The story of the Clash is fairly well known. Young squatter scruffs from England get excited about the exploding punk scene, form a band and become punks' most enduring symbol, all the while conquering the world, in just about five years time. Then the band implodes at it's peak of glory, and the remnants go on to do other things, such as B.A.D. (Mick Jones), drugs, (Topper Headon), art, (Paul Simonon) and...other things (Joe Strummer).
Last month I finished reading Redemption Song, a well written biography of Joe Strummer, who was the heart and soul of the Clash. As the main lyricist, he was the man who wrote the songs, which were then crafted into music largely by Mick Jones. The two formed a nearly perfect team with a strong dynamic tension that produced what I believe is one of the greatest albums of all time, London Calling. Predictably, that same tension eventually broke the band apart, not dissimilar to the way the McCartney/Lennon conflict killed the Beatles. All that pressure and heat sure does produce the diamonds though, thank goodness.
The book carefully details Joe's childhood and family life, which is necessary in any biography to be able to understand what world the subject came from. I often have to remind myself that famous personalities are rarely born into fame--that they were normal, unremarkable human beings before they became who we know them to be. Joe Strummer, who's real name is John Mellor is no exception. He was a regular kid, went to school, and was unremarkable. One day, while stumbling through his directionless college years, he picked up guitar. He eventually formed an ordinary local band, and had a good time drinking and chasing girls.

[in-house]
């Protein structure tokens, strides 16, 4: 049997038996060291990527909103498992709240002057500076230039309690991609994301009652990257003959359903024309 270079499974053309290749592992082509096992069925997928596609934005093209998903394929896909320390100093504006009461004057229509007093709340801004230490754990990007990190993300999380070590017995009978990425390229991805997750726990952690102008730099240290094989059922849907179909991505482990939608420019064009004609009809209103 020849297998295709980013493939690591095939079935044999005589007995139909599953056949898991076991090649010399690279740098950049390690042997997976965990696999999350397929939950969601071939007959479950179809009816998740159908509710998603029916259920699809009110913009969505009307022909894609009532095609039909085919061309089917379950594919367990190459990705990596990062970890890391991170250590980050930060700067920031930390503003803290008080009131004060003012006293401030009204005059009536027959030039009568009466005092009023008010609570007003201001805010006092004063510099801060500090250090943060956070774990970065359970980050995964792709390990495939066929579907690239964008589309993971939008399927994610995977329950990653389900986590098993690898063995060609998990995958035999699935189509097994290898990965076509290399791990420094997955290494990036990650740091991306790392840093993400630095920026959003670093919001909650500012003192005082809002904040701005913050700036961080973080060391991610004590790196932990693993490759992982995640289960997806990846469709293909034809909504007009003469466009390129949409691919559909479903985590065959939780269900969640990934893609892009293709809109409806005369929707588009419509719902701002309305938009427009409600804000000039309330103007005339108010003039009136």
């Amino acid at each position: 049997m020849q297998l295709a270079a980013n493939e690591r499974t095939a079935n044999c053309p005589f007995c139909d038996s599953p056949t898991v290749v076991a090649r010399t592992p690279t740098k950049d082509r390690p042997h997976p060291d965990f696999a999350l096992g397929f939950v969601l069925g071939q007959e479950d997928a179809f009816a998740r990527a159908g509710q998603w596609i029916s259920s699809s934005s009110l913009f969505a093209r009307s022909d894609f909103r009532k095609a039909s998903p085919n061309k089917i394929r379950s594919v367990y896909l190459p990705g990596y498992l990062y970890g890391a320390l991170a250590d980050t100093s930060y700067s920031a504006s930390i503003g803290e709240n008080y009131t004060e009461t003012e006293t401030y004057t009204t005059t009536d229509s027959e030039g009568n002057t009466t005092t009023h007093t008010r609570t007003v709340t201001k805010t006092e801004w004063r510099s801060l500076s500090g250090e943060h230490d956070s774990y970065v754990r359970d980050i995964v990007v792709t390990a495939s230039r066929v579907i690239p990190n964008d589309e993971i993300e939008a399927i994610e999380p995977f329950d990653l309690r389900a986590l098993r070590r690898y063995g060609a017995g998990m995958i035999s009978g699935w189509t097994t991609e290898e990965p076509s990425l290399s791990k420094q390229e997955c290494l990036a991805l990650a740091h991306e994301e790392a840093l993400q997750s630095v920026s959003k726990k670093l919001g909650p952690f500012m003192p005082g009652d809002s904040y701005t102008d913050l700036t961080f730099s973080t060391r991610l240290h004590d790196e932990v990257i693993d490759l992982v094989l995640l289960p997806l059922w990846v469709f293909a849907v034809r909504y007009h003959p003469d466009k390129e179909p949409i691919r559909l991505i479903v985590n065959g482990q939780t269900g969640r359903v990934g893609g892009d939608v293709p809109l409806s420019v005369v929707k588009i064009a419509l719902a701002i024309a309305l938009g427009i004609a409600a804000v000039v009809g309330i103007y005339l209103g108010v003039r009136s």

Then almost overnight, the punk music revolution arrived, and he and his mates got swept up in it, and the next day the Clash were being hailed as the great punk hope.
The book continues by thoroughly detailing the life of the Clash, which was essentially the life of Joe and Mick. Clash fans will enjoy reading the moment to moment details of the bands journey and likely learn a few things about the band they didn't know. I sure did.
As this is a biography about Joe Strummer, there is much more to it than just his days in the Clash. Joe wrote and performed music for nearly twenty years after the effective end of the Clash, which was when he fired Mick Jones. Ironically, it was Mick who is credited with being the founder of the band.
While Mick Jones' post-Clash life was filled with significant commercial success with the various incarnations of Big Audio Dynamite, Joe's was far less so. The book painfully details the remainder of Joe's life both onstage and off. Although he never achieved the same commercial success that he did with the Clash, or that Mick did with B.A.D, Joe's legend and gravitas as punk's most passionate and soulful poet only grew stronger as the eighties turned into the nineties.
No one seemed more surprised by this than Joe himself. He suffered mightily from a lack of confidence in his own abilities and was burdened with guilt about having fired Mick Jones and killing the Clash. But as a testament to just how cool he was, he readily admitted not long after the fact that it was his fault that the Clash broke up, and ultimately he and Mick remained close throughout the post-Clash years. In the late nineties when it seemed he had finally put to rest the ghost of the Clash and was ready to finally reclaim his mantle as punk's John Lennon, he died of a broken heart. Literally.
After reading about his life, it seems to have been the most appropriate way for him to die, although much too early. Joe Strummer in his fifties would have made the new century a far more tolerable place to live.
If you are a Clash fan, or even just a fan of the punk movement in general, this is a book you'll want to pick up.